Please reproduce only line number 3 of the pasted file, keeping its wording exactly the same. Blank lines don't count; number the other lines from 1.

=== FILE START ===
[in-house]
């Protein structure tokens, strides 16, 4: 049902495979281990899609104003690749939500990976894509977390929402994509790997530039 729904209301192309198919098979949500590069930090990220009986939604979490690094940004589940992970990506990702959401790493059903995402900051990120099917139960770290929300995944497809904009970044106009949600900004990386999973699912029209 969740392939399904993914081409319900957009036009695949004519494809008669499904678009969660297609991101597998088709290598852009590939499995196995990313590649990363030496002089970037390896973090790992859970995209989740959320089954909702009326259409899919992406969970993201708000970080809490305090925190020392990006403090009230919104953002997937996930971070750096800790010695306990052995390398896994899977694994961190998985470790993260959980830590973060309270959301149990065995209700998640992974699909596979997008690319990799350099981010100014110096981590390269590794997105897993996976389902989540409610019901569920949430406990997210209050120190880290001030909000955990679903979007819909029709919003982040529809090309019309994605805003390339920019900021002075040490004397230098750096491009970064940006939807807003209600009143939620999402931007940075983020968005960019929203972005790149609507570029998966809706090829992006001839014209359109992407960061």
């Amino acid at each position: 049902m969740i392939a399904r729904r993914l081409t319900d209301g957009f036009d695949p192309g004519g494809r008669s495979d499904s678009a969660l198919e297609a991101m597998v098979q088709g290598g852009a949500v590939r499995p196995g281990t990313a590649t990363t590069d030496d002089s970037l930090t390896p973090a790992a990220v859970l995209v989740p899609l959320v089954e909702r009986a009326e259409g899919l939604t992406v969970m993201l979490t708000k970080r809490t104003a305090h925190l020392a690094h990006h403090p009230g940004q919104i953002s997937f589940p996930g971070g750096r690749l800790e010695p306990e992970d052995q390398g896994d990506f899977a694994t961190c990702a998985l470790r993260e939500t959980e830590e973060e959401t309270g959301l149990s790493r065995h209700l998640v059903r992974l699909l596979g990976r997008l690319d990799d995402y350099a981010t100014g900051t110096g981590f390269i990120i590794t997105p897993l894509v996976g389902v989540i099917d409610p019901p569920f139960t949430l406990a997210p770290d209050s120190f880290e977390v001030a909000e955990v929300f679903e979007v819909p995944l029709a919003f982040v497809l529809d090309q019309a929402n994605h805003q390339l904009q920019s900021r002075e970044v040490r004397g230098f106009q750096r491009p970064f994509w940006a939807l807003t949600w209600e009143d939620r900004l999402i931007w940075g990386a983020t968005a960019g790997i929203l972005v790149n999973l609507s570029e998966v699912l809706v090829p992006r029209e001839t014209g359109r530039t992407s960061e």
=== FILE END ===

């Amino acid at each position: 049902m969740i392939a399904r729904r993914l081409t319900d209301g957009f036009d695949p192309g004519g494809r008669s495979d499904s678009a969660l198919e297609a991101m597998v098979q088709g290598g852009a949500v590939r499995p196995g281990t990313a590649t990363t590069d030496d002089s970037l930090t390896p973090a790992a990220v859970l995209v989740p899609l959320v089954e909702r009986a009326e259409g899919l939604t992406v969970m993201l979490t708000k970080r809490t104003a305090h925190l020392a690094h990006h403090p009230g940004q919104i953002s997937f589940p996930g971070g750096r690749l800790e010695p306990e992970d052995q390398g896994d990506f899977a694994t961190c990702a998985l470790r993260e939500t959980e830590e973060e959401t309270g959301l149990s790493r065995h209700l998640v059903r992974l699909l596979g990976r997008l690319d990799d995402y350099a981010t100014g900051t110096g981590f390269i990120i590794t997105p897993l894509v996976g389902v989540i099917d409610p019901p569920f139960t949430l406990a997210p770290d209050s120190f880290e977390v001030a909000e955990v929300f679903e979007v819909p995944l029709a919003f982040v497809l529809d090309q019309a929402n994605h805003q390339l904009q920019s900021r002075e970044v040490r004397g230098f106009q750096r491009p970064f994509w940006a939807l807003t949600w209600e009143d939620r900004l999402i931007w940075g990386a983020t968005a960019g790997i929203l972005v790149n999973l609507s570029e998966v699912l809706v090829p992006r029209e001839t014209g359109r530039t992407s960061e």